47 reviews
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2012 Honda Pilot
2012 Honda Pilot
Available Price Range $14,253-$27,281 TrimsN/A Combined MPG 20-21 SeatsN/A

Our Take on the 2012 Honda Pilot

Our Take

Honda's midsize Pilot crossover is available in front- or four-wheel-drive form and has been modestly restyled for 2012. All trim levels have a 3.5-liter V-6 that features fuel-saving cylinder-deactivation technology. The Pilot seats eight and competes with crossovers like the Toyota Highla... Read Full Report

What We Don't Like

  • White-faced gauges
  • Firm ride
  • Few options on lower trims
  • Boxy styling

Notable Features

  • Restyled front end
  • Seats eight
  • Available Bluetooth streaming audio
  • Upgraded optional navigation system
  • V-6 with cylinder deactivation technology
  • Five-speed automatic


Our Expert Reviews

So many times I hear a fellow mom say, "Well, I really need a third row …," and I think to myself, Why? Oftentimes, the third row in an SUV or crossover seems like an afterthought. It's either too small to transport people or too difficult to get the kids into it. There's also the problem of the third row hogging all the cargo space; what's the point of a road trip with ... Read full review for the 2012 Honda Pilot

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Consumer Reviews


Average based on 47 reviews

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Love the 2012 Pilot

by Rj Pilot from Modesto, CA on February 11, 2012

I’ve had my 2012 Honda Pilot Touring 4WD for about a month. My main alternatives were Dodge Durango, and Chevy Traverse/ Buick Enclave. They are all about equal as far as power and road feel. The Hond... Read Full Review


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Crash-Test Reports


There are currently 2 recalls for this car.

Safety defects and recalls are relatively common. Stay informed and know what to do ahead of time.

Safety defects and recalls explained

Warranty Coverage





What you should get in your warranty can be confusing. Make sure you are informed.

Learn More About Warranties

Warranties Explained


Often called a basic warranty or new-vehicle warranty, a bumper-to-bumper policy covers components like air conditioning, audio systems, vehicle sensors, fuel systems and major electrical components. Most policies exclude regular maintenance like fluid top offs and oil changes, but a few brands have separate free-maintenance provisions, and those that do offer them is slowly rising. Bumper-to-bumper warranties typically expire faster than powertrain warranties.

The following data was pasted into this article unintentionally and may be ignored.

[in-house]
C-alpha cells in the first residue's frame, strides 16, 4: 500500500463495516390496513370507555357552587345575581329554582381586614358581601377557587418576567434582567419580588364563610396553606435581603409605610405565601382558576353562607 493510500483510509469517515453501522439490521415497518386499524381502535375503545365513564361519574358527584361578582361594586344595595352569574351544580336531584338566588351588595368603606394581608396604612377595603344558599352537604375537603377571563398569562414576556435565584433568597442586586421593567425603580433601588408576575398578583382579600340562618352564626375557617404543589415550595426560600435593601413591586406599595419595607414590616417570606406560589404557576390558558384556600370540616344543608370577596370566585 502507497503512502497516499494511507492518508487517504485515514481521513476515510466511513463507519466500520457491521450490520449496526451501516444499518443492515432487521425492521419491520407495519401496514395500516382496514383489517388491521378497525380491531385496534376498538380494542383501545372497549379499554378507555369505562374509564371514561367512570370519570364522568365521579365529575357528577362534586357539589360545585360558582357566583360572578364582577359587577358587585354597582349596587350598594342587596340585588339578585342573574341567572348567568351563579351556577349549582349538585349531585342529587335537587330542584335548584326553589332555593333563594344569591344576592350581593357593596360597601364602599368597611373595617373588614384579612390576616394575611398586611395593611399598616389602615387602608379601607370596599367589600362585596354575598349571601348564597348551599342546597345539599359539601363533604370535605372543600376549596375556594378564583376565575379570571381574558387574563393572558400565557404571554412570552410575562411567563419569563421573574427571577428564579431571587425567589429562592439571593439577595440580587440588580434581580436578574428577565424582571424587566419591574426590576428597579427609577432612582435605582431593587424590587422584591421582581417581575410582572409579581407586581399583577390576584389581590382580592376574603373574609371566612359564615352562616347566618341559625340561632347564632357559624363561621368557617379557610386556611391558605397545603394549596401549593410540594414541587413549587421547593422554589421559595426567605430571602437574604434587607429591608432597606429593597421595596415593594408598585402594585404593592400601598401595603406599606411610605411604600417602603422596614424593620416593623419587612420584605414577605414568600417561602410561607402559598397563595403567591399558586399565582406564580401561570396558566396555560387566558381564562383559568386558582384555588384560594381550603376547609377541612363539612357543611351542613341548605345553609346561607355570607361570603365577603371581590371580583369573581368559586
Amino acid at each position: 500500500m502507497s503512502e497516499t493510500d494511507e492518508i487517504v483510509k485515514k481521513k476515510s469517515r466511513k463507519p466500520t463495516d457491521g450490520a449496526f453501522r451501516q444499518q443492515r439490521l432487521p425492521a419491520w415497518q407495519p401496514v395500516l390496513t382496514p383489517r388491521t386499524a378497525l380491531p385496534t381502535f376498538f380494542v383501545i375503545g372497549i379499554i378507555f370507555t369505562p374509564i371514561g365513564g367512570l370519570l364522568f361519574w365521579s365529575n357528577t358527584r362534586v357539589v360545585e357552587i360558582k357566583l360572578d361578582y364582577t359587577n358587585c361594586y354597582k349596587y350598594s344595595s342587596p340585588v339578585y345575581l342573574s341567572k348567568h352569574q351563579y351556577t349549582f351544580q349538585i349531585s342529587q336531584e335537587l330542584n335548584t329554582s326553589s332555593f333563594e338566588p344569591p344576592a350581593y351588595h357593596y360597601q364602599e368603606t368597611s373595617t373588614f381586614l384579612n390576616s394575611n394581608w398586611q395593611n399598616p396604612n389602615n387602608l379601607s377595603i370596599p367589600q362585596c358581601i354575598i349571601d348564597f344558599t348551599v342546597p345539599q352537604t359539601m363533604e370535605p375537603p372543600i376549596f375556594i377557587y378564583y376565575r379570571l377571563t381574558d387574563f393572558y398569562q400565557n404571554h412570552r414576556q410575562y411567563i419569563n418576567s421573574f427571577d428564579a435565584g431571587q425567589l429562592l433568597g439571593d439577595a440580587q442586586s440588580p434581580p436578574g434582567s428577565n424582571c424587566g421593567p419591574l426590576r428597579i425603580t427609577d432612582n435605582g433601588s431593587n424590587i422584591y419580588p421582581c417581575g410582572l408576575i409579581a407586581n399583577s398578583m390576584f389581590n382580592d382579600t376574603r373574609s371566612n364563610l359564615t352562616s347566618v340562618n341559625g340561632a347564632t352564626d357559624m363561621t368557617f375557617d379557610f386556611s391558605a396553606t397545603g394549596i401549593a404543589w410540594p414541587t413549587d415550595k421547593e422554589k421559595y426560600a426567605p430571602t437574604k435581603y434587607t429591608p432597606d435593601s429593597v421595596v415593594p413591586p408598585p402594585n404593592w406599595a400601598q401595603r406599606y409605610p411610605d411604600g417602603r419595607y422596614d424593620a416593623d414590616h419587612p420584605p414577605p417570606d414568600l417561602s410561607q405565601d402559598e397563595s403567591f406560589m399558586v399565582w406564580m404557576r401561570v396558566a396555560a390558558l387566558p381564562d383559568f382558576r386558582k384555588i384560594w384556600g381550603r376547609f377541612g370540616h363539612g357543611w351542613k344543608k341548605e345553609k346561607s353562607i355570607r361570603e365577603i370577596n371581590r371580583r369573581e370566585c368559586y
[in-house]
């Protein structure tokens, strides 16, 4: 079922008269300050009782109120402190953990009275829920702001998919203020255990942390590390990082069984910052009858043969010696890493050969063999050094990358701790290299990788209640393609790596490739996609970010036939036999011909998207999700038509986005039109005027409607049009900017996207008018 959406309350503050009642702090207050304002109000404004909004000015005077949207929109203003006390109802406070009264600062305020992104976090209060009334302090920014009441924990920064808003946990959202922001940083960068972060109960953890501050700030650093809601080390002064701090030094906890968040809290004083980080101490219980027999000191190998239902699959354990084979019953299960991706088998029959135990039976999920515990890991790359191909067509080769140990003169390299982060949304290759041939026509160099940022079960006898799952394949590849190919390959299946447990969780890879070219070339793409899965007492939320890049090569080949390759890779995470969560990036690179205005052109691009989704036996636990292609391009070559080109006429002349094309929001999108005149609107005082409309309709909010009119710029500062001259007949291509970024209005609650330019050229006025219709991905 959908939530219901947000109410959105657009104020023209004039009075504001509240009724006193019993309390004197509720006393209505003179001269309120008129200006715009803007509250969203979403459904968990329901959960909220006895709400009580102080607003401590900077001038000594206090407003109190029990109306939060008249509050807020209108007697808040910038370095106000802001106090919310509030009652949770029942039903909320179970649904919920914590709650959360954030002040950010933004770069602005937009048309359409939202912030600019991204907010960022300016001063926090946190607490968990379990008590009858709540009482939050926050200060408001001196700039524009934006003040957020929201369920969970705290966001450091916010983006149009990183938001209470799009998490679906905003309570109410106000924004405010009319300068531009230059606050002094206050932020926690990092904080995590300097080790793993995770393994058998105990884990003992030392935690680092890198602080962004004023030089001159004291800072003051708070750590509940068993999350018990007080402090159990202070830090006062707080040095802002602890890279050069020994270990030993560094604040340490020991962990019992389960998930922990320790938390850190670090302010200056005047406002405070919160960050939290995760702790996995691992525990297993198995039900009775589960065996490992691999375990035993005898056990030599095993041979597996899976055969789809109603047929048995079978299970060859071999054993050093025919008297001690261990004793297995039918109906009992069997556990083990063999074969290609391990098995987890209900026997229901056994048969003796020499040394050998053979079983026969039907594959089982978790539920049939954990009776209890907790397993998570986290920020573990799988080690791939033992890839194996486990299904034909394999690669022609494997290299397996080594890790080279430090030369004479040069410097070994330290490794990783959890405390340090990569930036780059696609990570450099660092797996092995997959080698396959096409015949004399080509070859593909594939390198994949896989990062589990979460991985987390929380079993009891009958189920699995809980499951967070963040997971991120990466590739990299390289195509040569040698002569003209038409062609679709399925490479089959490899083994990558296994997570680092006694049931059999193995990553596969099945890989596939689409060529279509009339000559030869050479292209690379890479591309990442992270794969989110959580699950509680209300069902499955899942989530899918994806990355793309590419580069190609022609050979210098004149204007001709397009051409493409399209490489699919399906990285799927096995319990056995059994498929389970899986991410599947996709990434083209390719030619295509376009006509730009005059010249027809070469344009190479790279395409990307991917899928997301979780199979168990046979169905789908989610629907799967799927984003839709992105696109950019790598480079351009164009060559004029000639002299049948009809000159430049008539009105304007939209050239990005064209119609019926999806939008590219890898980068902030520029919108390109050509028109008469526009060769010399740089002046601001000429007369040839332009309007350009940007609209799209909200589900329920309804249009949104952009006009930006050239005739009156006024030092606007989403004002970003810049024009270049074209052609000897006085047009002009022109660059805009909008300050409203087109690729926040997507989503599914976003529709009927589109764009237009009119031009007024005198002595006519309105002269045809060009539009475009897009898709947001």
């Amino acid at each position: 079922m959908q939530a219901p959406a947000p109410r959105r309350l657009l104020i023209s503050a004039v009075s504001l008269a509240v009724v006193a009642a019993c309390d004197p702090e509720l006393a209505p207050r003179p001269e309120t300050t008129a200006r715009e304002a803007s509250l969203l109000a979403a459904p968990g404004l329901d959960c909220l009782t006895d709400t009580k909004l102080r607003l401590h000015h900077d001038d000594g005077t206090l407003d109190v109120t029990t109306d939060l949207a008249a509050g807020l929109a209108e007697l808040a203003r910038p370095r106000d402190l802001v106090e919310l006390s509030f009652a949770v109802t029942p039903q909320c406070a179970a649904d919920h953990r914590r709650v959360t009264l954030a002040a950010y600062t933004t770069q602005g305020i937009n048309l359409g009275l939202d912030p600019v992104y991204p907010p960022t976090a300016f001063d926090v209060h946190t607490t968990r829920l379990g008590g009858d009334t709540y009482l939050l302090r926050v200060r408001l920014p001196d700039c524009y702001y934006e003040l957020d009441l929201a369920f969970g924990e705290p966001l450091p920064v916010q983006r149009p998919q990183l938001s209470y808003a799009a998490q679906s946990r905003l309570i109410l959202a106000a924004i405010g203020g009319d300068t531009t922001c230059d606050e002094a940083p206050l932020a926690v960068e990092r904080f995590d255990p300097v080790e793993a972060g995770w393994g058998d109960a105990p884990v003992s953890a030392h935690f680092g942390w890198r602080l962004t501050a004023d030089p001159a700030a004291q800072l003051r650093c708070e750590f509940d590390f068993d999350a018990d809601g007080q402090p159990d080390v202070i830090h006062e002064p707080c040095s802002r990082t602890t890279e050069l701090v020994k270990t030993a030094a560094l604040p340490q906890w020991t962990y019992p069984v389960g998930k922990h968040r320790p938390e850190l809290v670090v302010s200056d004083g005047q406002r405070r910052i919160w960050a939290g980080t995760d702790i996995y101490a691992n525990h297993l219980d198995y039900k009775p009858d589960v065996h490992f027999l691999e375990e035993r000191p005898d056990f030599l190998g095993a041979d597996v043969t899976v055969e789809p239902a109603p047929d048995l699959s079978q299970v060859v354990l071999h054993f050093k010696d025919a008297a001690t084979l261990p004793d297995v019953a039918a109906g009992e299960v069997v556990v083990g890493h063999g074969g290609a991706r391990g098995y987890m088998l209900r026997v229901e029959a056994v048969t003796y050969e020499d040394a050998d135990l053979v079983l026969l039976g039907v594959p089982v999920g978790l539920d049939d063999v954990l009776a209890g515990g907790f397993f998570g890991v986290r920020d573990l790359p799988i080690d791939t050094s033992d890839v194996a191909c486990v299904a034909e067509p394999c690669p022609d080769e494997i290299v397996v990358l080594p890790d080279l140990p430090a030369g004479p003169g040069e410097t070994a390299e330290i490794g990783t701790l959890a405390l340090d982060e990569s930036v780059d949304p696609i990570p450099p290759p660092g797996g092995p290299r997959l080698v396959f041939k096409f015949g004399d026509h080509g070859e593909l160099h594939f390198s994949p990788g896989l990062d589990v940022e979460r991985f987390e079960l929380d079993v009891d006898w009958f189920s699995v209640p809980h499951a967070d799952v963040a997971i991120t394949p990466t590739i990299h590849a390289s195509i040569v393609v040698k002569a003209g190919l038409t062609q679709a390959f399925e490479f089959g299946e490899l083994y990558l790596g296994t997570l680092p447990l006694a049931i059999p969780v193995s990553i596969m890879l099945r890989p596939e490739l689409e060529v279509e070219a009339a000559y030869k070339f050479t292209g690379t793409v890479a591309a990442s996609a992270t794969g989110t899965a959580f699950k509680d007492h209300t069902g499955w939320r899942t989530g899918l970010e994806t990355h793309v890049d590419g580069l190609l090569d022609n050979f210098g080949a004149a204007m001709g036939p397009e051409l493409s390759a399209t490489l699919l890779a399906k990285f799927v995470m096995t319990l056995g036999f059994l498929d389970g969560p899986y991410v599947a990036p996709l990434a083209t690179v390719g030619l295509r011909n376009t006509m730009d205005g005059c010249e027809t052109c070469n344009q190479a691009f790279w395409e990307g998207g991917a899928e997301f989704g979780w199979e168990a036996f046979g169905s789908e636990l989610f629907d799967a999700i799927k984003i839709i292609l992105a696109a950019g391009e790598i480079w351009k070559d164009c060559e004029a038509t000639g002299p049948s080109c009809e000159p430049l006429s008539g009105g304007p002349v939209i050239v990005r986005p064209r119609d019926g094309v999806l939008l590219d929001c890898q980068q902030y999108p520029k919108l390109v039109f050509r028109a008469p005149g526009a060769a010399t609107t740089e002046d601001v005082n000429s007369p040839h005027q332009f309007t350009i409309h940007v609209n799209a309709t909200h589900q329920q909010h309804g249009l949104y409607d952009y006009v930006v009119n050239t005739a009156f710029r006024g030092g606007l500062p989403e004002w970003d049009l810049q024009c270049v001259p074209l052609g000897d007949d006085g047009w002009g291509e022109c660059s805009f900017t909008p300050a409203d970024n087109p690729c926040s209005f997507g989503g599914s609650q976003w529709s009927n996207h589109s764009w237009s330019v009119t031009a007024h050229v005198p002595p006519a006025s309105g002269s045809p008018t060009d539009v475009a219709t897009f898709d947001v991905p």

Don't be misled a 10-year or 100,000-mile powertrain warranty doesn't promise a decade of free repairs for your car. It typically covers just the engine and transmission, along with any other moving parts that lead to the wheels, like the driveshaft and constant velocity joints. Some automakers also bundle seat belts and airbags into their powertrain warranties. With a few exceptions, powertrain warranties don't cover regular maintenance like engine tuneups and tire rotations.

Roadside Assistance

Some automakers include roadside assistance with their bumper-to-bumper or powertrain warranties, while others have separate policies. These programs cover anything from flat-tire changes and locksmith services to jump-starts and towing. Few reimburse incidental costs like motel rooms (if you have to wait for repairs).

Free Scheduled Maintenance

Some automakers include free scheduled maintenance for items such as oil changes, air filters and tire rotations. Some include consumables including brake pads and windshield wipers; others do not. They are typically for the first couple of years of ownership of a new car.

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